I let emotion get in the way when I made a comment on Facebook about two recent rulings in Idaho.  Both involved Federal judges making important decisions on items important and passionate to me – poker and gay marriage.  Coming just days apart, the news reported that a judge declared poke a game of skill, and that Idaho’s anti-gay marriage rules were unconstitutional, meaning that states joined 15 others (now 18) allowing same-sex marriages.  (Full disclosure:  I am heterosexual, but have volunteered with pro-gay organizations.  I also enjoy poker.)   I made the comment that “the dominoes were falling” or something like that, meaning it appeared that things were moving (for both issues) in the right direction, and victory seemed inevitable.

A reader saw my post and was confused, then took umbrage.  He couldn’t tell which way I felt about poker, and then, once I explained I was an advocate, was “concerned” that I would mix coverage of the poker issue with a discussion on gay marriage.

So here’s fact #1 – if you want to think of a subject that the course of public opinion was changed any more dramatically – favorably – than gay marriage…think again.  Take a look at this chart from the Gallup Research folks:

You’ll see “gambling” listed farther down the list, but let’s not worry about that now.  Here’s another dramatic Gallup chart:

Way back in 1996, did ANYONE actually believe that a majority of Americans would be supportive of gay marriage?  Well, yeah, I did.  Not because I was passionate about the issue (which I was) but…because of statistics.

I don’t have the charts I saw back then, but I do have this one more Gallup chart to show you that tells pretty much the same thing.  Check it out, and I will explain in a paragraph…

You can see that even in 1996, the youngest age group still did not have a majority of supporters, but they were (by far) the group most likely to support gay marriage.  Back then it was apparent (to me) that younger people were more tolerant of gays and of diversity in general than my generation ever was.  Forty years ago (when I was 21) we were just a few years past Stonewall, and a few years from Billy Crystal’s gay character on Soap.  I remember a high school buddy telling me he didn’t know anyone who was gay.  I told him he did – he just didn’t know they were gay.  Nowadays the closet is gone, gays are mainstream, and…well, you can see the results in the Gallup poll.

But that’s only part of the answer.  What really changed, statistically, wasn’t just that people had changed their opinions.  What also changed were…the people.  Old folks with anti-gay views were not as representative in the 2014 poll as they were in 1996, because many of them were dead.  Twenty years makes the 18-29 age group the 38-49 group!  It’s not the opinion that changes – it’s the people!

And that’s how I knew that gay marriage was inevitable.  The trend was (and is) crystal clear. 

So let’s look (briefly) at online gambling.  First, let’s look at gambling.  Go back forty years (I was still 21) – the only legal place to gamble in a casino was in Nevada.  Atlantic City was still a couple of years away (heck, in ’74 New Jersey voters voted against legalizing casino gambling statewide).  The Internet and the World Wide Web were the stuff of science fiction.

My, how time changes things.

Today the younger generation can gamble legally in 35 of the 50 states (I might be off by a few states, but it’s the majority).  We’ve had the Internet for years, and we even had a small taste of online gaming.  Just like the idea of “morality of gay marriage,” the idea of “morality of gaming” has changed, though not as dramatically…lately.  My guess is that the shift occurred a bit earlier than the first Gallup chart shown above.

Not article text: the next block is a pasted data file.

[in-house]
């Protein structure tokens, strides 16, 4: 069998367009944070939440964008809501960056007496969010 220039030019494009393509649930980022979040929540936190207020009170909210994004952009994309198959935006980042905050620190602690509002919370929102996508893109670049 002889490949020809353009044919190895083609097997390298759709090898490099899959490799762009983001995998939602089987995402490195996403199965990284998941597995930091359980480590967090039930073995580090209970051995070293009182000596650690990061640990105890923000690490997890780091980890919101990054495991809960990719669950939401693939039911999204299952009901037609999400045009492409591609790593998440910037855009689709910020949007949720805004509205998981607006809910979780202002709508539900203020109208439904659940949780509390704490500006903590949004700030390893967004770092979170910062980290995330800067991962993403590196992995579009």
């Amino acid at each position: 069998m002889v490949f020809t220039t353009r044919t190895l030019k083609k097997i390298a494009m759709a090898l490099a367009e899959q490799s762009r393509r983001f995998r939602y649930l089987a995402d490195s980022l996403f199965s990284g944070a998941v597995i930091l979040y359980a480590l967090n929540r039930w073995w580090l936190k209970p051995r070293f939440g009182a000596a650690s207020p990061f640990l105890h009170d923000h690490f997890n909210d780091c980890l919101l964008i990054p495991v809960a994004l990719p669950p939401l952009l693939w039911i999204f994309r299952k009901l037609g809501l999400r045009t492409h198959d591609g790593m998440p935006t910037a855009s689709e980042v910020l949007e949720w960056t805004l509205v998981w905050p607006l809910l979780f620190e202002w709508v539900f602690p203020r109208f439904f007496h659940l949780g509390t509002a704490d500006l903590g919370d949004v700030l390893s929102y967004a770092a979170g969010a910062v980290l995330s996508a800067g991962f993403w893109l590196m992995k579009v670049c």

Now, here’s another chart…one we’ve seen before:
Do you favor or oppose allowing casinos to run online gambling for people in their states?

Yes, it’s from my earlier blog about the Fairleigh Dickinson University PublicMind poll about online gambling and marijuana legalization.  Lookie!  Youth are in favor far more than us oldsters.

Look familiar?  And this is for ALL online gambling – the PublicMind poll did not distinguish between gambling and just online poker (which my non-statistical passionate mind says is an “easier sell” than al of gambling).

So the answer to “is online poker going to be a legal reality in the United States again, or is it doomed?” is YES – it’s inevitable.  But hopefully it comes sooner than 40 years from now, as I’ll be 101 and I really don’t want to wait that long.

Someone else who can’t wait that long is Sheldon Adelson.  He’ll be 120 then.  He’s also the eighth richest person in the world, and even though I’ve called him a senile ol’ coot, he didn’t get to be that rich by being stupid.  My guess is that he knows what I know – he’s read the tea leaves, and it doesn’t look good for his side.

This bring us to his actions of present.  As you may know, he’s committed to spending “whatever it takes” to stop online gambling.  He’s also recently adopted what I call a “scorched earth” policy; drawing lines in the sand and making folks choose his way or the highway, in a “you’re either with us or against us” kind of stance.  Witness the recent backsliding of the AGA (no doubt pressured by Adelson and his $$$), and more recently, the bizarre dismissal of PokerNews from covering a tournament held at Adelson’s Venetian Casino in Las Vegas – a tournament in which they were a sponsor!  You can read the whole story here, but the top paragraph says it all:
Less than a week after The Venetian excluded PokerNews from providing live coverage of a Mid-States Poker Tour event inside its casino, the company issued a statement which confirmed that the ban was related to to PokerNews' business relationships with online poker sites.

Here is my ADS explanation – Sheldon has seen the statistics, too (or has had a minion explain them to him).  He knows that his ONLY hope is to strike fast, now, with some sort of blanket ban that would be difficult to overturn (gay marriage related: DOMA and Prop 8).  It’s not guaranteed of success, of course, but it’s the only option. In desperation, he is doing EVERYTHING he can to succeed – on the national level, on the state level, in every venue and vestibule he can.  Because he’s desperate – he’s seen the handwriting on the wall.

Our advocacy for online poker must remain vigilant.  We can’t let him succeed.  Yes, time is on our side (yes, it is).  But I’m tired of waiting.  Aren’t you?

One thing you might have to wait for is my next post.  Tourist season has started in earnest, but I will do my best to stay on top of all things poker.  Longish posts like these might have to wait until fall, but I will try to be a concern troll and make the occasional witty blurb or droll comment.

It’s inevitable.